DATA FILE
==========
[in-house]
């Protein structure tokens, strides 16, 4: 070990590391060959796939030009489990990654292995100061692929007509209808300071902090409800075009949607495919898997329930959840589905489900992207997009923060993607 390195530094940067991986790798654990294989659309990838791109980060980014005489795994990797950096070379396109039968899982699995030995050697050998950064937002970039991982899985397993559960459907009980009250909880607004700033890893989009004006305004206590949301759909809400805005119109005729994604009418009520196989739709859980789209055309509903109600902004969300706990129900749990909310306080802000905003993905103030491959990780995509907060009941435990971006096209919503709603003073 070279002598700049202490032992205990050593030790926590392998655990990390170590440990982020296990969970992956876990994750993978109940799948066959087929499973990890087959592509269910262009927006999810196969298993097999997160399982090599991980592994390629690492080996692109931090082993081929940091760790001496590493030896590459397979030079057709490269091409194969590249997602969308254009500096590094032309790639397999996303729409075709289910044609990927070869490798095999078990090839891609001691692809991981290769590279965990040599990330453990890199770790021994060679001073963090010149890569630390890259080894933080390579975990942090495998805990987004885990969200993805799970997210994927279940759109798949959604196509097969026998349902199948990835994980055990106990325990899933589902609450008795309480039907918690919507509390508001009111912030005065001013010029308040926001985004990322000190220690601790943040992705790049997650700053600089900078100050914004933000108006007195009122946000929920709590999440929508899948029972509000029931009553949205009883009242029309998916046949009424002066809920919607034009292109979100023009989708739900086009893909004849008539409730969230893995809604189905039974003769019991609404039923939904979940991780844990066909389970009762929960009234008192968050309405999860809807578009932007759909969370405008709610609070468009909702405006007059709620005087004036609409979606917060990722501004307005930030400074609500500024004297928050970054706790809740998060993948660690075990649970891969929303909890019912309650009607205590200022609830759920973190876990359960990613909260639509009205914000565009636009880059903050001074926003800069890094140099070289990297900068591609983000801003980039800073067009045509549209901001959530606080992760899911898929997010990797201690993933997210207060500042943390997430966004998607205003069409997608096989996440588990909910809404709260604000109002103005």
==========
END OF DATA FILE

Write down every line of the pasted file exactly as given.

[in-house]
């Protein structure tokens, strides 16, 4: 070990590391060959796939030009489990990654292995100061692929007509209808300071902090409800075009949607495919898997329930959840589905489900992207997009923060993607 390195530094940067991986790798654990294989659309990838791109980060980014005489795994990797950096070379396109039968899982699995030995050697050998950064937002970039991982899985397993559960459907009980009250909880607004700033890893989009004006305004206590949301759909809400805005119109005729994604009418009520196989739709859980789209055309509903109600902004969300706990129900749990909310306080802000905003993905103030491959990780995509907060009941435990971006096209919503709603003073 070279002598700049202490032992205990050593030790926590392998655990990390170590440990982020296990969970992956876990994750993978109940799948066959087929499973990890087959592509269910262009927006999810196969298993097999997160399982090599991980592994390629690492080996692109931090082993081929940091760790001496590493030896590459397979030079057709490269091409194969590249997602969308254009500096590094032309790639397999996303729409075709289910044609990927070869490798095999078990090839891609001691692809991981290769590279965990040599990330453990890199770790021994060679001073963090010149890569630390890259080894933080390579975990942090495998805990987004885990969200993805799970997210994927279940759109798949959604196509097969026998349902199948990835994980055990106990325990899933589902609450008795309480039907918690919507509390508001009111912030005065001013010029308040926001985004990322000190220690601790943040992705790049997650700053600089900078100050914004933000108006007195009122946000929920709590999440929508899948029972509000029931009553949205009883009242029309998916046949009424002066809920919607034009292109979100023009989708739900086009893909004849008539409730969230893995809604189905039974003769019991609404039923939904979940991780844990066909389970009762929960009234008192968050309405999860809807578009932007759909969370405008709610609070468009909702405006007059709620005087004036609409979606917060990722501004307005930030400074609500500024004297928050970054706790809740998060993948660690075990649970891969929303909890019912309650009607205590200022609830759920973190876990359960990613909260639509009205914000565009636009880059903050001074926003800069890094140099070289990297900068591609983000801003980039800073067009045509549209901001959530606080992760899911898929997010990797201690993933997210207060500042943390997430966004998607205003069409997608096989996440588990909910809404709260604000109002103005």